No one is buying my self-published book, can you help?
Marketing is by far the hardest part of the book industry at present. This isn't because of any failings on the part of the author, agent or publisher but simply because of how unbearably saturated the book market has become. The rise of self-publishing has been both a blessing and a curse. The positive side is that it has allowed authors to publish themselves and allowed small presses to survive by making use of print-on-demand services. The negative side is that this means millions of authors have simply published themselves and the possible profit margins grow slimmer each year as a result. The regrettable truth is that this has left many authors and publishers with completely unrealistic expectations of how well their books will sell. Some even take the shrinking market and the lack of sales and engagement their book attracts as an attack on their writing capability. Think of a sandwich shop, you could make the best sandwiches in town but if there are 6 million other sandwich shops on your street it's going to be difficult to convince customers your product is the one that is worth their time and money.
There is no magic wand to solve this issue unfortunately, and if there was we'd all be doing it. Standard methods of promotion include social media (Twitter, Facebook, Instagram); engaging and connecting with literary magazines, book bloggers and reviewers and encouraging our authors to support and each other. We use a percentage of our profits to advertise our books and but ultimately it comes down to Return on Investment (ROI). It would be financial suicide to promote a book for £1000 and only make £50 in book sales as a result. This isn't to say it's not worth trying, all advertising is a risk, but authors and publishers must live within their means. This is why there are sadly so many despondent self-published authors who are essentially begging people to read their titles for free. Many publishers are also folding as their profits disappear. We have seen and heard horror stories of authors and publishers spending thousands on advertising, with next to no profit, and downward spirals of even more money being wasted as they try to recoup their losses. As a general rule, we allocate 20% of our net profits back into promotion - slow and steady wins the race!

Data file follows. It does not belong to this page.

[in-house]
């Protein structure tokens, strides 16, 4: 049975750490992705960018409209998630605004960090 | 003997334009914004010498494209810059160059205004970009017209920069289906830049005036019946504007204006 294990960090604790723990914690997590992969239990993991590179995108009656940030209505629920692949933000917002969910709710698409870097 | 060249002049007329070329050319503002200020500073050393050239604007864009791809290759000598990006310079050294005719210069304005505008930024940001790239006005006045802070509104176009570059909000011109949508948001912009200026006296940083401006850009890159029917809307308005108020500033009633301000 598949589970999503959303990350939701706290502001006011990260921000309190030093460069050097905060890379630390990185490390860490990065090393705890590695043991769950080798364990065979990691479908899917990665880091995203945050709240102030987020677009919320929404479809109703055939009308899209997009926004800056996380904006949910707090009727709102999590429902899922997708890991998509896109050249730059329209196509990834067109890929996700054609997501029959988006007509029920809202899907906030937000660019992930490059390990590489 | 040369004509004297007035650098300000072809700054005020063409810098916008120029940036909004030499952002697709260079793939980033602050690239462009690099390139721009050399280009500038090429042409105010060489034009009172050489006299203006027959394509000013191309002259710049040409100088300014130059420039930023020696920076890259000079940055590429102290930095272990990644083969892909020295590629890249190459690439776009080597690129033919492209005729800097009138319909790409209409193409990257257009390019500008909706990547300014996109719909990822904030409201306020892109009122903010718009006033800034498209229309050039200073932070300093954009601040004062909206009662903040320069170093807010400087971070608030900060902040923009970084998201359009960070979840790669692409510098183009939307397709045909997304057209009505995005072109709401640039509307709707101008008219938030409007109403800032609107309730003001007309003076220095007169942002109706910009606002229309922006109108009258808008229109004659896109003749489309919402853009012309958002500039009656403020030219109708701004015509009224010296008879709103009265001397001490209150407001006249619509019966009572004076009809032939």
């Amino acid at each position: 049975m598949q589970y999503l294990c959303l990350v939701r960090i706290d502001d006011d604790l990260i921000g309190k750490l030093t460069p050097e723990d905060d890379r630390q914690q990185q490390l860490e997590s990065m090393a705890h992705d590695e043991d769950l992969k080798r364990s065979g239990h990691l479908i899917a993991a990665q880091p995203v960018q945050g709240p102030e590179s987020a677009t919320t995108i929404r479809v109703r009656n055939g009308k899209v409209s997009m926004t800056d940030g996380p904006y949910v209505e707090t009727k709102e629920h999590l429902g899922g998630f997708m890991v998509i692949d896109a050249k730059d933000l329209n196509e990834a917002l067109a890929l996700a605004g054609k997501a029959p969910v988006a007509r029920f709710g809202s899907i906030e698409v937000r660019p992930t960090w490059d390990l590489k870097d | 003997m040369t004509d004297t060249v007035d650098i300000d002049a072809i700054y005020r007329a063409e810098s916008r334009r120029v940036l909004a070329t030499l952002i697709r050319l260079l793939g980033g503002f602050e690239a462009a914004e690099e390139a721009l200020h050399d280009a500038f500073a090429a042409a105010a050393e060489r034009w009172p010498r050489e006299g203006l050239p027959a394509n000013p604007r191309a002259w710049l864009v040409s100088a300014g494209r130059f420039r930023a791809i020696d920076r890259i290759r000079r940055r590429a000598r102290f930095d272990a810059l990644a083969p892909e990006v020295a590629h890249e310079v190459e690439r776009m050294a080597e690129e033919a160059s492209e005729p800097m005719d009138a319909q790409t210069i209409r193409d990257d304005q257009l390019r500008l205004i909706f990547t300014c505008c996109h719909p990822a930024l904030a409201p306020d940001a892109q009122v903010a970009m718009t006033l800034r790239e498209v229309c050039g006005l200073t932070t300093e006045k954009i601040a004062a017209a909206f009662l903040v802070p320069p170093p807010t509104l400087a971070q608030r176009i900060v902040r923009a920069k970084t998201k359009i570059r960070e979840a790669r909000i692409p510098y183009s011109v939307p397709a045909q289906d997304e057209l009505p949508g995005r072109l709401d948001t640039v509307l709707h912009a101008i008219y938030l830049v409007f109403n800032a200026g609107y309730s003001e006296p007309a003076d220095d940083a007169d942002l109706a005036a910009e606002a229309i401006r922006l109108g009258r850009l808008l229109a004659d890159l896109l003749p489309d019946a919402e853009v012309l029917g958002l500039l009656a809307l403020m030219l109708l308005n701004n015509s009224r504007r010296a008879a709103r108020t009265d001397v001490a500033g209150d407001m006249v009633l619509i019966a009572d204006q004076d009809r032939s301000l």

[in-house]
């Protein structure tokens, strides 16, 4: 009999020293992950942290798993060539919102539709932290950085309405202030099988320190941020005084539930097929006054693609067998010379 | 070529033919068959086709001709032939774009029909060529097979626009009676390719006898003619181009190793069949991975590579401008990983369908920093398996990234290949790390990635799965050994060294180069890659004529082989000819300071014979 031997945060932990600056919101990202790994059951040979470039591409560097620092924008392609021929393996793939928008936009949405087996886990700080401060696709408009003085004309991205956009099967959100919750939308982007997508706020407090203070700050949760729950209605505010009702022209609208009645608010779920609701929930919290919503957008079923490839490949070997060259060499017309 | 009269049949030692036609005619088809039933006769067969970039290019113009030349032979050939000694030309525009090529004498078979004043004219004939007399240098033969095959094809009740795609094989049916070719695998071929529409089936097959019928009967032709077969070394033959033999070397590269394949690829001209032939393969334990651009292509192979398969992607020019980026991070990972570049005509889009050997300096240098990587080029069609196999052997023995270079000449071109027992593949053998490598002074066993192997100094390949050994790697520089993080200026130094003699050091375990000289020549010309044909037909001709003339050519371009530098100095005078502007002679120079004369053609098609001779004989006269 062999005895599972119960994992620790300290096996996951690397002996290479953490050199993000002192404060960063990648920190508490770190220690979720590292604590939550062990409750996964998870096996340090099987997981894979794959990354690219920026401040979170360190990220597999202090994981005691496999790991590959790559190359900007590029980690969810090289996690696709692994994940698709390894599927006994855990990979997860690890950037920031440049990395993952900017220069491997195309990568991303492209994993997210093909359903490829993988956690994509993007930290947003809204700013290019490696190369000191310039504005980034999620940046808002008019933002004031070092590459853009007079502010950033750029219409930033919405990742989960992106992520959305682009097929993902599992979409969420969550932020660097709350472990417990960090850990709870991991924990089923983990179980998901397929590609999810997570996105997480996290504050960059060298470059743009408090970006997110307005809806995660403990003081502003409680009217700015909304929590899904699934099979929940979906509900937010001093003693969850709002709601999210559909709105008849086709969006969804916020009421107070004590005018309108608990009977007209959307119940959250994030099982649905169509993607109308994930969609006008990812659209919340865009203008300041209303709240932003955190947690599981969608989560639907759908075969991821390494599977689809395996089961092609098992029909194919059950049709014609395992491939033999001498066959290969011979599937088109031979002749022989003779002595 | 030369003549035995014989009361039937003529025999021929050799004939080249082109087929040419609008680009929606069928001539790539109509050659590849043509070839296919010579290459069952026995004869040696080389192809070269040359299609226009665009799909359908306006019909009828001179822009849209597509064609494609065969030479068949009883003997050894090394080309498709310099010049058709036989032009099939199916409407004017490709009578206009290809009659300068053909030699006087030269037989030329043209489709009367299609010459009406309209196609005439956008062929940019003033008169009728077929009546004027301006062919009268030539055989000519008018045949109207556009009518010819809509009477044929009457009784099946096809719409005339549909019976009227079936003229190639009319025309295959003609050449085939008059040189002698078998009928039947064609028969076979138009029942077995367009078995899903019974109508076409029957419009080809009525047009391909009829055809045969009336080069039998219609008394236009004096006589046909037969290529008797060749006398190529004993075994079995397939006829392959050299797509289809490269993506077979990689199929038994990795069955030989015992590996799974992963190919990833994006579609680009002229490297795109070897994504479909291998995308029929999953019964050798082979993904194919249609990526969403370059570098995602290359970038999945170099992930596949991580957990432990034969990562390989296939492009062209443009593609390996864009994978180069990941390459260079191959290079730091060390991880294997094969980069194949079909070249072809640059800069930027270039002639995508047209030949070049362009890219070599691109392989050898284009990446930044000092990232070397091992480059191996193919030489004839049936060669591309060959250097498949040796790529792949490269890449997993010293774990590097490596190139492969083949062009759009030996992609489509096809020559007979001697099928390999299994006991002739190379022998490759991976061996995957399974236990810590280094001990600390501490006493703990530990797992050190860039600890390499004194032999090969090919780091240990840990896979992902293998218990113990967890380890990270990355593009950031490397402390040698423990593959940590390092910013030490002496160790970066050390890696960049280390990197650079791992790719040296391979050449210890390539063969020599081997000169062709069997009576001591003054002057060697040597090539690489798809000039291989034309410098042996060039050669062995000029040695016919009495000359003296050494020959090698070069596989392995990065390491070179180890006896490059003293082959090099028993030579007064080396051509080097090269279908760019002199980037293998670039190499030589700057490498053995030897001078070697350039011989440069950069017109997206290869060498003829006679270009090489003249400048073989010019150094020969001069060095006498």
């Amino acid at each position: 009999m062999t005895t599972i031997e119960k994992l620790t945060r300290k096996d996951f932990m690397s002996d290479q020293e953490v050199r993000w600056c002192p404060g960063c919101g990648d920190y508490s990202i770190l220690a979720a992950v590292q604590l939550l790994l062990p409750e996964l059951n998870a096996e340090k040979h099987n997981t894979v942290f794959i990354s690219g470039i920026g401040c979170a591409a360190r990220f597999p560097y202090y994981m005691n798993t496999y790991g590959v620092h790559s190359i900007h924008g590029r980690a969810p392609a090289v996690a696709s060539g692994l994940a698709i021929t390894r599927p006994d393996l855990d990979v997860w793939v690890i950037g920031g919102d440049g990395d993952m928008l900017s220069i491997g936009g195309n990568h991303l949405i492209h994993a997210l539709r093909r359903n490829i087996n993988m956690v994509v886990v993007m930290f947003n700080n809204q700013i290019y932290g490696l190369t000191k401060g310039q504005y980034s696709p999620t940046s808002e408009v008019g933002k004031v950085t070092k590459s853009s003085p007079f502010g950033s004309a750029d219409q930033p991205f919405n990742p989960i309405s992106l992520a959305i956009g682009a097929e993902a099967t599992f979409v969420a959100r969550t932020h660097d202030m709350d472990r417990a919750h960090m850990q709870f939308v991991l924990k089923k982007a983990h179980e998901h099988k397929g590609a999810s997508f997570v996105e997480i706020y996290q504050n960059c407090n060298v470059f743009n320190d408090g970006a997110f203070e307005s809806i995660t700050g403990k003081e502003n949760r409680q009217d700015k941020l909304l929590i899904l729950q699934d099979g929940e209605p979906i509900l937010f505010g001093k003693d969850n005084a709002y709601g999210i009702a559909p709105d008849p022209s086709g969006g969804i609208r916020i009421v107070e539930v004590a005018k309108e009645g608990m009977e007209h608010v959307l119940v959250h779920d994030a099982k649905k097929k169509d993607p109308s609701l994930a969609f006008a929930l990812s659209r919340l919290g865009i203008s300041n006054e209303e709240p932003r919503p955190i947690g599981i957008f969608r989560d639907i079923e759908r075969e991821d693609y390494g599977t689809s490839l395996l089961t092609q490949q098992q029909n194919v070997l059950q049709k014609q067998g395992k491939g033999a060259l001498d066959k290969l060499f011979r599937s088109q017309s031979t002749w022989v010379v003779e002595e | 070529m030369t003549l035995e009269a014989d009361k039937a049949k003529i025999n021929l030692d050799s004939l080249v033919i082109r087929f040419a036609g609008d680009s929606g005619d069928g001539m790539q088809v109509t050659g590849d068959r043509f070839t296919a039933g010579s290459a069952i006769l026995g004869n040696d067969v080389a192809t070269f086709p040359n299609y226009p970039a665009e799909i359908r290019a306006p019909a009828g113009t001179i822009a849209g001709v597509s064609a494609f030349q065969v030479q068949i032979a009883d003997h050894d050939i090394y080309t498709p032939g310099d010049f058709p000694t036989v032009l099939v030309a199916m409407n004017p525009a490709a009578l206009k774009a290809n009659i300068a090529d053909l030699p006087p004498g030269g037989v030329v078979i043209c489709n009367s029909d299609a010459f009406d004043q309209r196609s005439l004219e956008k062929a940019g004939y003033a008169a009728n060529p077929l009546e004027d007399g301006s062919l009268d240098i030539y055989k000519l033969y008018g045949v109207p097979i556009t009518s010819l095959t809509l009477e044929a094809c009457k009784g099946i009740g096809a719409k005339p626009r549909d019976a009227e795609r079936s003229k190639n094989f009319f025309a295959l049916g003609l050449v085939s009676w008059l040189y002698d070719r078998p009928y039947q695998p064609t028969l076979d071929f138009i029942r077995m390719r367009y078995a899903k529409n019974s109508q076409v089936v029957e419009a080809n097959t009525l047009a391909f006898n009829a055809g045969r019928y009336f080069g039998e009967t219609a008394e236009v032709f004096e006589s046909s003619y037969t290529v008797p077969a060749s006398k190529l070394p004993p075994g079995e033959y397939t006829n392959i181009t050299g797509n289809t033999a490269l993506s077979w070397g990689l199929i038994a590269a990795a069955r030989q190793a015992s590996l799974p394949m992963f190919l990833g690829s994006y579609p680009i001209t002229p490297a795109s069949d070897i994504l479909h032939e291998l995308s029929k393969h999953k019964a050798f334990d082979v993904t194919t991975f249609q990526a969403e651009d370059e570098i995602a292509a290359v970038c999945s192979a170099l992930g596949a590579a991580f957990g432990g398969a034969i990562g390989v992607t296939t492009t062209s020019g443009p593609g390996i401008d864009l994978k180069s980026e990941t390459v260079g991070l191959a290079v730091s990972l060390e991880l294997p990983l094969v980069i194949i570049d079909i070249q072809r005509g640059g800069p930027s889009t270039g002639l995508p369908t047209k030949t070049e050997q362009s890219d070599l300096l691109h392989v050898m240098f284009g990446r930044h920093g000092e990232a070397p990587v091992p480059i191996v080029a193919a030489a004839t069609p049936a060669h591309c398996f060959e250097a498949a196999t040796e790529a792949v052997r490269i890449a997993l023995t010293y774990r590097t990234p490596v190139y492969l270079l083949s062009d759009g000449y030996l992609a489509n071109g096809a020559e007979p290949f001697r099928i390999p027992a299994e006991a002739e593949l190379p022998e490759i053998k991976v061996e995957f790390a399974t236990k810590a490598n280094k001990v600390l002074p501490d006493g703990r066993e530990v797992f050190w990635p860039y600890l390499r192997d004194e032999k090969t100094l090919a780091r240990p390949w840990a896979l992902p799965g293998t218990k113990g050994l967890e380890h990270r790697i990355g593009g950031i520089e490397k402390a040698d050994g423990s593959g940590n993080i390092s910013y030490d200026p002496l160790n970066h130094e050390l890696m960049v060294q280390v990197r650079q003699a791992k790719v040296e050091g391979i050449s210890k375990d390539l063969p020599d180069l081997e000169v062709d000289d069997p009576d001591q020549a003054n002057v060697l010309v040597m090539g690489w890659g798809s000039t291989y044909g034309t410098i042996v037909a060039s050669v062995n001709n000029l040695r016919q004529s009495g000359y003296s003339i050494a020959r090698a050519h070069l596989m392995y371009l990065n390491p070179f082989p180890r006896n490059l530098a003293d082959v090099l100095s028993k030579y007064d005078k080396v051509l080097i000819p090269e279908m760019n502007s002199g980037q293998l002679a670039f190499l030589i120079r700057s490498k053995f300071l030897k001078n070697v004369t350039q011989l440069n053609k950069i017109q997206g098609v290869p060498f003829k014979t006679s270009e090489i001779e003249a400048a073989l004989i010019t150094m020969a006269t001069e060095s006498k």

We understand this is likely to be disappointing news to many new and established writers, but it would be pointless to say differently and mislead self-published authors. We would not want to establish a professional relationship with someone we had filled with false promises and expectations. The book industry is what it is; and for those who blame Amazon, it's worthwhile to remember that Amazon (or similar print-on-demand companies) are also the reason they are able to exist and sell their books in the first place.
Any other advice when submitting?
If you have submitted to us and other publishers at the same time, do let us know as a courtesy. If you've been placed elsewhere let us know immediately. It is unfair and unprofessional to make our team waste hours of our time reading your manuscript if you are no longer looking to work with us
Don't be too concerned with underselling or overselling your manuscript, a simple synopsis will do. Be pleasant and friendly and be realistic with your expectations. If we decide we would like to work with you but we don't get on then it's going to be a long five years!
Do you have a question that we haven't answered? Then get in touch and let us know.